In one of the Looney Tunes cartoons, Wiley Coyote was giving chase to the Roadrunner through a series of pipes. These pipes became wider and wider, or narrower and narrower. The gag was that the two grew or shrank proportionally as they ran through them.
In a ironic moment, Wiley Coyote had gone through a small pipe while the Roadrunner had gone through a big one. It was at that moment that Wiley finally caught the Roadrunner. After standing there for a second next to a bird 10 times bigger than he was, Wiley Coyote held up a sign that said: “Okay, wise guys, you always wanted me to catch him. Now what do I do?”
Christians and churches sometimes go through moments like these along the journey: A moment of glorious success, followed by a complete loss for what to do or where to go from that point on.
The church building is filled to capacity. – “Well, we wanted a full sanctuary, now what?” At this point churches can flounder. Should they go to a two-service classic/contemporary model? Should they invest in an expansion of the sanctuary, or a new building? Should they just let it be, knowing that at some point the numbers will drop? Should the church start a mission?
The neighbor accepted Jesus. – “Well, Rashaad decided to follow Jesus, now what?” At this point Christians often flounder. Should I try to disciple him myself? What do I teach him? Should I refer him to the discipleship director at the church? Should he be baptized while he is still living with his girlfriend? Maybe if he can just start attending church he will be discipled naturally?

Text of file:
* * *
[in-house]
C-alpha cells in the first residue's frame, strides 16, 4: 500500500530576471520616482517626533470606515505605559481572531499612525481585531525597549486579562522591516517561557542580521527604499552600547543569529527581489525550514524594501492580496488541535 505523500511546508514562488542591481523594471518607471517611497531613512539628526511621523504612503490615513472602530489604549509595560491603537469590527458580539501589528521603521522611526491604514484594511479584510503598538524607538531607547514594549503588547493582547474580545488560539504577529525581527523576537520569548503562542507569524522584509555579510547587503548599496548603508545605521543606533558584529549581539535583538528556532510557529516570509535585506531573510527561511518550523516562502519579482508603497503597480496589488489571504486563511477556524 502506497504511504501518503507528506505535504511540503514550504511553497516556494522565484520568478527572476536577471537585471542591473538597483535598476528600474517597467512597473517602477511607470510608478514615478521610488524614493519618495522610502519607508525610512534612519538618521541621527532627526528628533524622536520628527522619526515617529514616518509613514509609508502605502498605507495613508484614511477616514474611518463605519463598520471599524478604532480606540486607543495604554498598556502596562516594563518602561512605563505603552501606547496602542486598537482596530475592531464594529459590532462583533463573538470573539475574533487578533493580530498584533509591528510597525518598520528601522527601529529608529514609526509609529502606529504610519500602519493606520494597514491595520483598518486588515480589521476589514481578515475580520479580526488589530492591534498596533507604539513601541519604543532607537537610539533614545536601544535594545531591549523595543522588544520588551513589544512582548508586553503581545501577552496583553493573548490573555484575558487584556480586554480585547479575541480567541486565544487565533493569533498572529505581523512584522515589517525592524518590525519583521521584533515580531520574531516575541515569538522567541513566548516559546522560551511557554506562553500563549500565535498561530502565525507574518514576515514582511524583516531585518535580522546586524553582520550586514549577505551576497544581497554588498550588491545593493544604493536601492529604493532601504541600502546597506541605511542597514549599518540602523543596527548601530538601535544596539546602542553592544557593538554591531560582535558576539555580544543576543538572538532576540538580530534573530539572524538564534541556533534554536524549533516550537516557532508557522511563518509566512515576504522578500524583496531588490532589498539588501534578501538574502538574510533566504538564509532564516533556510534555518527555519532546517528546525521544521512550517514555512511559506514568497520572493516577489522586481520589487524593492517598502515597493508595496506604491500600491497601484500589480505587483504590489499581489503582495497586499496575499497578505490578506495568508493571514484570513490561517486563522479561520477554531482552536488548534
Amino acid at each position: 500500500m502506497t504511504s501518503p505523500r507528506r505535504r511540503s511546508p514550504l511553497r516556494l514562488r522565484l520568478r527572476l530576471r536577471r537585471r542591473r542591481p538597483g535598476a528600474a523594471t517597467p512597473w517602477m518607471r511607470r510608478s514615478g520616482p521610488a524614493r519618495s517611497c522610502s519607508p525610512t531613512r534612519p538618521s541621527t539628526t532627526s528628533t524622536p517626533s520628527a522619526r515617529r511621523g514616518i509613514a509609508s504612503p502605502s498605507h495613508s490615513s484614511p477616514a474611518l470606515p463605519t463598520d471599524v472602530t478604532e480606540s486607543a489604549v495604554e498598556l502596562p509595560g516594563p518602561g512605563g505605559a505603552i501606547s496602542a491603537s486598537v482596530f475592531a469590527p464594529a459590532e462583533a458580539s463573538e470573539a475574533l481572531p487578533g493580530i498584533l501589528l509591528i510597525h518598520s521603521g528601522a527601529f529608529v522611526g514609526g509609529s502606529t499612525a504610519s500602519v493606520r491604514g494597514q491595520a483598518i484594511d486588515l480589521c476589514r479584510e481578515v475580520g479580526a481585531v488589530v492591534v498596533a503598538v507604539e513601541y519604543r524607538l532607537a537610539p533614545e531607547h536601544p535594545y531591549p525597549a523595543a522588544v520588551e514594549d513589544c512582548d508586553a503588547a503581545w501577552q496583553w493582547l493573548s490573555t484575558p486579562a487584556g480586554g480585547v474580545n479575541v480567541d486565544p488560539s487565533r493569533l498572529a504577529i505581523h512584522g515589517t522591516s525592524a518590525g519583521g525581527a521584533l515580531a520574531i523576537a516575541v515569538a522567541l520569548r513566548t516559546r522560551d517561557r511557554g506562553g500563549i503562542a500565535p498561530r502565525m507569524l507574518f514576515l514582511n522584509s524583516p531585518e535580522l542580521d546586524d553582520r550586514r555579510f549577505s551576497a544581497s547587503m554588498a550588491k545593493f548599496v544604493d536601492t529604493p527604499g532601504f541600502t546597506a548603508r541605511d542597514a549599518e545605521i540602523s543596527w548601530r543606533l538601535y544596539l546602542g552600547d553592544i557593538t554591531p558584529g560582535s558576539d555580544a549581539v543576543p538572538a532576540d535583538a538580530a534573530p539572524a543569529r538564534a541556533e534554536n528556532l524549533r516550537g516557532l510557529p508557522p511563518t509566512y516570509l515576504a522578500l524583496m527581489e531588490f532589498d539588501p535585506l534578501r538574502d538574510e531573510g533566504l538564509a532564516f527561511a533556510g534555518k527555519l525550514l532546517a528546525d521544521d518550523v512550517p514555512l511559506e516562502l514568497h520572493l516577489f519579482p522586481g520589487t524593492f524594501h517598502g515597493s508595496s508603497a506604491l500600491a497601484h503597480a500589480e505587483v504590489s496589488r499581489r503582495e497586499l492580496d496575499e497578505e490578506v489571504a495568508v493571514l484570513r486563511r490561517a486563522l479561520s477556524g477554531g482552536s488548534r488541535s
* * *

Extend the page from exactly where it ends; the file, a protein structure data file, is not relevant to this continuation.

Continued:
John surrendered to the ministry. – “Well, John surrendered to full time Christian service or to missions, now what?” At this point churches sometimes flounder. Do we send him off to seminary? Do we let him preach a few times to see if he’s “got it?” Should we put him over a Sunday School class? Do we send him to Mexico for a week?
The people we invited to church came. – “Well I invited them and they started coming, now what?” At this point both churches and Christians can flounder. If they like the service enough, they will keep coming, right? Then they will get saved, right? Should we send the pastor to visit them? Should the family that invited them start discipling them? Who is responsible?
Can you think of any other successful moments in ministry that often get followed up with “Oops, now I just don’t know what to do?”